I often say to family and friends that God had us come together under the same roof again for healing. Even though mom’s move in with my husband and I was due to her health.  For almost seven years, we learned things about each other.  I learned there was still pent-up anger towards her for not giving me the attention I needed as a child. There were often challenges with that in that moments would hit me where I’m splitting time of my married life to care for her. How I would often have to decline invites because I was caring for my mom. Canceling trips, events, etc. because I couldn’t leave my mom alone. Battling with these reminders on how easily I sacrificed, at times, crippled me because I would remember how mom would set herself first.

Then God did what He could only do.  He flourished in her soul so that I, my sister, family, those in her life, could feel her love in the way He always meant it to be.

For all those daughters who have similar experiences, for the daughters who maybe too busy to see the preciousness of time, to the daughters who are getting fatigued with the care of their mother, for the daughter who thinks there is all this time ahead, for the daughter who doesn’t take the time to forgive – please stop and turn your heart.  The moment Our Lord takes your Mom – nothing – will ever matter so much more than to just have another moment with her.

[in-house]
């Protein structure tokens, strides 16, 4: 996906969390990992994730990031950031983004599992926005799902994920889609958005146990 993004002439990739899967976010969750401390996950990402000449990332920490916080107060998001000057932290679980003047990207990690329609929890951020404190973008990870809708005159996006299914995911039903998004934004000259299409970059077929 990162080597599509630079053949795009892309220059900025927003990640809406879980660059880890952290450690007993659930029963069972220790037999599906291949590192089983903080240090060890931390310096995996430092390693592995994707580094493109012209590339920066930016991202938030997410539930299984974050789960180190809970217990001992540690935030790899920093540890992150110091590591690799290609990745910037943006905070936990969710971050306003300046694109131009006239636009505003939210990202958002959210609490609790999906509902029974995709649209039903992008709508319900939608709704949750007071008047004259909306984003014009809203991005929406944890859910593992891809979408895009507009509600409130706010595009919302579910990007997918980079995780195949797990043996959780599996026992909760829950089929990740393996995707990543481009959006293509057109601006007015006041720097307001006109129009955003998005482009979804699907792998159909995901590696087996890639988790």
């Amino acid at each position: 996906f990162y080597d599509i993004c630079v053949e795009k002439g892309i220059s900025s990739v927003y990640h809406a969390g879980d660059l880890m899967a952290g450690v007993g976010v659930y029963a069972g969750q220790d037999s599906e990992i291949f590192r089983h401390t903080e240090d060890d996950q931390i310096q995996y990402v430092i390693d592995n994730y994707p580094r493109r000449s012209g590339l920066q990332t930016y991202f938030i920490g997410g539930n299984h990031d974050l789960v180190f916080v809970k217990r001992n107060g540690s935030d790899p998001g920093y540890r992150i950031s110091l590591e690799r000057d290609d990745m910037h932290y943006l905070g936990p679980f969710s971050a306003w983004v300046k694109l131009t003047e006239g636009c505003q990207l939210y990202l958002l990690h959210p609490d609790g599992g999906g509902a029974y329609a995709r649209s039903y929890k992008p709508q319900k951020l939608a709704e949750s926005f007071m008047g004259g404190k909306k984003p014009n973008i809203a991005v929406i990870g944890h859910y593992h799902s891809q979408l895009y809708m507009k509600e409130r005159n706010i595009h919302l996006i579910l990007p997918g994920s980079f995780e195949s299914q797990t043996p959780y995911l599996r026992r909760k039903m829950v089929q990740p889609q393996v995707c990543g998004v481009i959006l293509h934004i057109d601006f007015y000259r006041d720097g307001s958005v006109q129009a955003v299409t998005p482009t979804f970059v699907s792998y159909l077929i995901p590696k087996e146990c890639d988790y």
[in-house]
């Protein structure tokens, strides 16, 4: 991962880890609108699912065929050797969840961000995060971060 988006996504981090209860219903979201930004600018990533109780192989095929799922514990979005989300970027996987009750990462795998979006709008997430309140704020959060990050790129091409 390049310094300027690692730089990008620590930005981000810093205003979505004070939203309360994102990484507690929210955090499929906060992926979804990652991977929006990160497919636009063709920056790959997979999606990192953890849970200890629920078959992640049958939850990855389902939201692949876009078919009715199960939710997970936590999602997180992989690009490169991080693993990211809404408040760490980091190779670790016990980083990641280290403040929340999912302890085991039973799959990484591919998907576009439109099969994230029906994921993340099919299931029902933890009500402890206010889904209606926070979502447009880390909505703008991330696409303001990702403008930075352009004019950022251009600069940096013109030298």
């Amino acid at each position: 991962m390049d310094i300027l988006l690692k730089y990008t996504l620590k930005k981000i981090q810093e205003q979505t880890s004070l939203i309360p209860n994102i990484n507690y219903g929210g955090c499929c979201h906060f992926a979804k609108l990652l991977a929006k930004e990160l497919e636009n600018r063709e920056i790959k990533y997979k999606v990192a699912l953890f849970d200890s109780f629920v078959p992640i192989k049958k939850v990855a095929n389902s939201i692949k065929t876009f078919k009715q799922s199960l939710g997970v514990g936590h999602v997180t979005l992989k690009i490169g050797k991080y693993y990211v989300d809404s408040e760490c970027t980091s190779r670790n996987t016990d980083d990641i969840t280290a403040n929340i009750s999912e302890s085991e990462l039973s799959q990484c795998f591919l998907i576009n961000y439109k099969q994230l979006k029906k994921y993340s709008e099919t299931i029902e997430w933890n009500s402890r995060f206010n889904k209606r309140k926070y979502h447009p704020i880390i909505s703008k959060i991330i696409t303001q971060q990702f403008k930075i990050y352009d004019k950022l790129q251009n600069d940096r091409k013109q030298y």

I’m living with thankfulness that out does any other experience I may ever have.  I will miss hugging her and kissing her every night. I will miss her sitting at her desk.  I will miss seeing her in my passenger’s seat driving around. I will miss arguing with her about going to the casino. Her telling me my dinners were “so good”.  Overhearing her conversations to my aunts on what my day consisted of instead of her own.  I will miss her asking me “what do you think” when she’s trying to decide to buy something.